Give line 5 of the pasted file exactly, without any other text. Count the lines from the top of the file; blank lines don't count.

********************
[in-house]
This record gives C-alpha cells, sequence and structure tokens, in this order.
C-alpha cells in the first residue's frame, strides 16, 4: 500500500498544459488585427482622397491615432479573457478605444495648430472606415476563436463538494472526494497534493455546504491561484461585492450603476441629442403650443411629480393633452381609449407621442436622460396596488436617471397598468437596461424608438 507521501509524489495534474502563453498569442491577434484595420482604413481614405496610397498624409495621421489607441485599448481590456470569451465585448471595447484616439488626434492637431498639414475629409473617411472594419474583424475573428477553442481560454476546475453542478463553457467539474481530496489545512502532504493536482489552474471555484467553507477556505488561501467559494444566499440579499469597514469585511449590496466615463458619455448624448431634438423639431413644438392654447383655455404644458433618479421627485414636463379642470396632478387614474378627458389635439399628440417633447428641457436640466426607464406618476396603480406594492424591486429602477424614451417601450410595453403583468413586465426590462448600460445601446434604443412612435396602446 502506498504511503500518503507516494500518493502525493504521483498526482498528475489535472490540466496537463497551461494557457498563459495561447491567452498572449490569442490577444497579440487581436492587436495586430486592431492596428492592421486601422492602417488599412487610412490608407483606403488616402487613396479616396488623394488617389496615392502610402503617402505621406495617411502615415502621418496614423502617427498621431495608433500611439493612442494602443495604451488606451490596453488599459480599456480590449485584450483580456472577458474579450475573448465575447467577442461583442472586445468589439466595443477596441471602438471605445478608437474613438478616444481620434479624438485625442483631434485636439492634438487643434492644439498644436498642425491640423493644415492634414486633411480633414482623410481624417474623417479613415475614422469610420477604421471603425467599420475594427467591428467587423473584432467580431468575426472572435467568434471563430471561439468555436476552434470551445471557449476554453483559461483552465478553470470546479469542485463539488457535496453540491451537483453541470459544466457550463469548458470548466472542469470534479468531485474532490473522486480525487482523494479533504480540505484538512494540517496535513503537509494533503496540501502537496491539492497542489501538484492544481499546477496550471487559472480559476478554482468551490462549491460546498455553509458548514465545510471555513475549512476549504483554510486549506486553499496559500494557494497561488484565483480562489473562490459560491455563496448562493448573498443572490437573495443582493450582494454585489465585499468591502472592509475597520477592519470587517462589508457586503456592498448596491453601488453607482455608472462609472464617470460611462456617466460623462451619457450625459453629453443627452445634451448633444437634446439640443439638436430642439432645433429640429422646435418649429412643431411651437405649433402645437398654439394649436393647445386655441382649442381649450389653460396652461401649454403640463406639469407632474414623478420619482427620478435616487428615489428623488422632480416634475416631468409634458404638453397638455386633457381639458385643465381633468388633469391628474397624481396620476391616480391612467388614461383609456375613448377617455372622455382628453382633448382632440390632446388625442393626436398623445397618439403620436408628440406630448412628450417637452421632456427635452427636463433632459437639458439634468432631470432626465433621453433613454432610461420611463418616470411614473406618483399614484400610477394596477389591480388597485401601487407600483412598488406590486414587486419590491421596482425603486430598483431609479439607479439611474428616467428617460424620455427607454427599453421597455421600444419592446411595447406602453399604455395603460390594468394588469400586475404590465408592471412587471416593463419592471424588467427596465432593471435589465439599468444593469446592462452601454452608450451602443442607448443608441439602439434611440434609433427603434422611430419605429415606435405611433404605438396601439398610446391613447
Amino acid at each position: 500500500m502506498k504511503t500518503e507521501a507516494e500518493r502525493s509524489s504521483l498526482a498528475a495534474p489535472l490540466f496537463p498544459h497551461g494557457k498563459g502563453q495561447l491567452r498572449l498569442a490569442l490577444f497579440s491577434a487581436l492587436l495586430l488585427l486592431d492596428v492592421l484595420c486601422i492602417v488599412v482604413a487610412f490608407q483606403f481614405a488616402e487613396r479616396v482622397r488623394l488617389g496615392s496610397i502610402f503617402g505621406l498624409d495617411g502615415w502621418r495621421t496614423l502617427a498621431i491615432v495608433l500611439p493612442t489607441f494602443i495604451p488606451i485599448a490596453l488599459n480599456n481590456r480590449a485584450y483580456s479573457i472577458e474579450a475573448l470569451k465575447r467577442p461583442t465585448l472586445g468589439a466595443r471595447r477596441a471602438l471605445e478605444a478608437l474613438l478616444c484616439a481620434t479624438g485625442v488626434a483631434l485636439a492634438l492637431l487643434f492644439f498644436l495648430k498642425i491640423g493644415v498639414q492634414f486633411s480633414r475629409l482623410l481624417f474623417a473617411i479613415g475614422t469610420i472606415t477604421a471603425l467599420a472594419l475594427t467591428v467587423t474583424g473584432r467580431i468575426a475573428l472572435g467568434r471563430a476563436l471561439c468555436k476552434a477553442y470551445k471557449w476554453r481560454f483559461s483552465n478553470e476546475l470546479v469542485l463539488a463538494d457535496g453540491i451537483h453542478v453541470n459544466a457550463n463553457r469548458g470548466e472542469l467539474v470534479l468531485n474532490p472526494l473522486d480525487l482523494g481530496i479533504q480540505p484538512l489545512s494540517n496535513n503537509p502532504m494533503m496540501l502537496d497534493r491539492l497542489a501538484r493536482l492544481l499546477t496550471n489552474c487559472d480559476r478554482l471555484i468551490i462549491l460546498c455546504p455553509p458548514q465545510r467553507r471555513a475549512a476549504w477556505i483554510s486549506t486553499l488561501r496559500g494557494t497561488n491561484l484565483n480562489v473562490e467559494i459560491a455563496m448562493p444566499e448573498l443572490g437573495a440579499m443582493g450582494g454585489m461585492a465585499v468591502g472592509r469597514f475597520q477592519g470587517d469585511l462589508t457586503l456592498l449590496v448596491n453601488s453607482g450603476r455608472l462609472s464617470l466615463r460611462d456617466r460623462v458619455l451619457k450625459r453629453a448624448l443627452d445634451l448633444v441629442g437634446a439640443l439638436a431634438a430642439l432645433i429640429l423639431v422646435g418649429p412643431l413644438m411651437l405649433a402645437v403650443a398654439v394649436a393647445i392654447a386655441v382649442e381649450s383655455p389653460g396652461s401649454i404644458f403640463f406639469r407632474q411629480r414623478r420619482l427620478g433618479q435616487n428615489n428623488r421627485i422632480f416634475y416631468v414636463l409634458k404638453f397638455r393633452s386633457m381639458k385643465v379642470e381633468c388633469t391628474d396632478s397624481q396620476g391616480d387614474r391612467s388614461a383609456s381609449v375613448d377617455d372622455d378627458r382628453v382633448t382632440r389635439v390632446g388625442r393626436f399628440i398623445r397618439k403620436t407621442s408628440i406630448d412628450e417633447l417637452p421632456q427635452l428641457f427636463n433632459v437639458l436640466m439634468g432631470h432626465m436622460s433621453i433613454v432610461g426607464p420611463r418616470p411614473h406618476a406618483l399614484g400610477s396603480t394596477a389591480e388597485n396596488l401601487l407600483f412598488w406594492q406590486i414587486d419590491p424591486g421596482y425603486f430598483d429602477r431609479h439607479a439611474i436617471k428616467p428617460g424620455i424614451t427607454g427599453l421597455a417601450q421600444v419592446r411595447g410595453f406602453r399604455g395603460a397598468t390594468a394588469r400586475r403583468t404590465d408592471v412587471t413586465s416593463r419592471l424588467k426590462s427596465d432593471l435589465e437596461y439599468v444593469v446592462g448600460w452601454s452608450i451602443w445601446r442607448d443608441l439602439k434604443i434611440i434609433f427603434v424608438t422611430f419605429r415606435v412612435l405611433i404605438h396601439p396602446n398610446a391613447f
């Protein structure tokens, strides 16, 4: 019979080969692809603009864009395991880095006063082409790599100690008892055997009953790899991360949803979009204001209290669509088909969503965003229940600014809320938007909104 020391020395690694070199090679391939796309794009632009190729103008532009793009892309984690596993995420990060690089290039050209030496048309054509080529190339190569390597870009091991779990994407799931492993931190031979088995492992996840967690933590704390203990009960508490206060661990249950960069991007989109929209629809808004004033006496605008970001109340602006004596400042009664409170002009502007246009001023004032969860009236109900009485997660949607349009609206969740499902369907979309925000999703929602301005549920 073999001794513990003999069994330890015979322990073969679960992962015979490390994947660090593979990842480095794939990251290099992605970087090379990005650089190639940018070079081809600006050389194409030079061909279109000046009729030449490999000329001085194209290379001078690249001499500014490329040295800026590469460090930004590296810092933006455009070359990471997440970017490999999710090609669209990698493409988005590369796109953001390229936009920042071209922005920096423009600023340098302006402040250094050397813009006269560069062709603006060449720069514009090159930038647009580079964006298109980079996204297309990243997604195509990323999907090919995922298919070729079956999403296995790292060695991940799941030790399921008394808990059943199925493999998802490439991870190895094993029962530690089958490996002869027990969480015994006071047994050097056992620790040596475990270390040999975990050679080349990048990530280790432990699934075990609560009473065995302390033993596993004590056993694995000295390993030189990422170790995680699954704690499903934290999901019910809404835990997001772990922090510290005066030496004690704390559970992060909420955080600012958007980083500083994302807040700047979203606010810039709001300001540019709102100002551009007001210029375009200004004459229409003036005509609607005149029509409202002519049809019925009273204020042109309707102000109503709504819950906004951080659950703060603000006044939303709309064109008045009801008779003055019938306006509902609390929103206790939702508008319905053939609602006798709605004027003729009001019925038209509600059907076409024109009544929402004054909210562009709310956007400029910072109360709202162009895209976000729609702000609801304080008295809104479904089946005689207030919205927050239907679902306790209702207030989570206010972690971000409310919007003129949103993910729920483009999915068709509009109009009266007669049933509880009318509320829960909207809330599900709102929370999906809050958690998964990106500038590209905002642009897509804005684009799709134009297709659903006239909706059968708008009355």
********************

């Protein structure tokens, strides 16, 4: 019979080969692809603009864009395991880095006063082409790599100690008892055997009953790899991360949803979009204001209290669509088909969503965003229940600014809320938007909104 020391020395690694070199090679391939796309794009632009190729103008532009793009892309984690596993995420990060690089290039050209030496048309054509080529190339190569390597870009091991779990994407799931492993931190031979088995492992996840967690933590704390203990009960508490206060661990249950960069991007989109929209629809808004004033006496605008970001109340602006004596400042009664409170002009502007246009001023004032969860009236109900009485997660949607349009609206969740499902369907979309925000999703929602301005549920 073999001794513990003999069994330890015979322990073969679960992962015979490390994947660090593979990842480095794939990251290099992605970087090379990005650089190639940018070079081809600006050389194409030079061909279109000046009729030449490999000329001085194209290379001078690249001499500014490329040295800026590469460090930004590296810092933006455009070359990471997440970017490999999710090609669209990698493409988005590369796109953001390229936009920042071209922005920096423009600023340098302006402040250094050397813009006269560069062709603006060449720069514009090159930038647009580079964006298109980079996204297309990243997604195509990323999907090919995922298919070729079956999403296995790292060695991940799941030790399921008394808990059943199925493999998802490439991870190895094993029962530690089958490996002869027990969480015994006071047994050097056992620790040596475990270390040999975990050679080349990048990530280790432990699934075990609560009473065995302390033993596993004590056993694995000295390993030189990422170790995680699954704690499903934290999901019910809404835990997001772990922090510290005066030496004690704390559970992060909420955080600012958007980083500083994302807040700047979203606010810039709001300001540019709102100002551009007001210029375009200004004459229409003036005509609607005149029509409202002519049809019925009273204020042109309707102000109503709504819950906004951080659950703060603000006044939303709309064109008045009801008779003055019938306006509902609390929103206790939702508008319905053939609602006798709605004027003729009001019925038209509600059907076409024109009544929402004054909210562009709310956007400029910072109360709202162009895209976000729609702000609801304080008295809104479904089946005689207030919205927050239907679902306790209702207030989570206010972690971000409310919007003129949103993910729920483009999915068709509009109009009266007669049933509880009318509320829960909207809330599900709102929370999906809050958690998964990106500038590209905002642009897509804005684009799709134009297709659903006239909706059968708008009355």